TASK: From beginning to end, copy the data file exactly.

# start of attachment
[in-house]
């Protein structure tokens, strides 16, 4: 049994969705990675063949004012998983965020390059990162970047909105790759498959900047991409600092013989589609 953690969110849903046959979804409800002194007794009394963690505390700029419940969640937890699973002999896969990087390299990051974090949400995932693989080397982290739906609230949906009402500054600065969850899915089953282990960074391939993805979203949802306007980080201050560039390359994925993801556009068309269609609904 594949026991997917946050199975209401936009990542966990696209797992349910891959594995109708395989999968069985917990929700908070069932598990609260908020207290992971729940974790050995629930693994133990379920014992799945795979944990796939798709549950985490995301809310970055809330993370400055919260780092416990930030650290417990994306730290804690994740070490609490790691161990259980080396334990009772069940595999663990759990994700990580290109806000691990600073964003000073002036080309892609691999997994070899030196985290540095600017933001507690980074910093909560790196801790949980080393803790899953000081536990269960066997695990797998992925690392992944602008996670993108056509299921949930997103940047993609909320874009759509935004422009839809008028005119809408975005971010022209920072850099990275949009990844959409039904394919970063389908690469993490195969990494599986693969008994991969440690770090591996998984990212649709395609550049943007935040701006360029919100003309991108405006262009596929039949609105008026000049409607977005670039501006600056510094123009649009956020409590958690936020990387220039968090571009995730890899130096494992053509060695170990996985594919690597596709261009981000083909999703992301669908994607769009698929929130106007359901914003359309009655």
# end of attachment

[in-house]
């Protein structure tokens, strides 16, 4: 049994969705990675063949004012998983965020390059990162970047909105790759498959900047991409600092013989589609 953690969110849903046959979804409800002194007794009394963690505390700029419940969640937890699973002999896969990087390299990051974090949400995932693989080397982290739906609230949906009402500054600065969850899915089953282990960074391939993805979203949802306007980080201050560039390359994925993801556009068309269609609904 594949026991997917946050199975209401936009990542966990696209797992349910891959594995109708395989999968069985917990929700908070069932598990609260908020207290992971729940974790050995629930693994133990379920014992799945795979944990796939798709549950985490995301809310970055809330993370400055919260780092416990930030650290417990994306730290804690994740070490609490790691161990259980080396334990009772069940595999663990759990994700990580290109806000691990600073964003000073002036080309892609691999997994070899030196985290540095600017933001507690980074910093909560790196801790949980080393803790899953000081536990269960066997695990797998992925690392992944602008996670993108056509299921949930997103940047993609909320874009759509935004422009839809008028005119809408975005971010022209920072850099990275949009990844959409039904394919970063389908690469993490195969990494599986693969008994991969440690770090591996998984990212649709395609550049943007935040701006360029919100003309991108405006262009596929039949609105008026000049409607977005670039501006600056510094123009649009956020409590958690936020990387220039968090571009995730890899130096494992053509060695170990996985594919690597596709261009981000083909999703992301669908994607769009698929929130106007359901914003359309009655």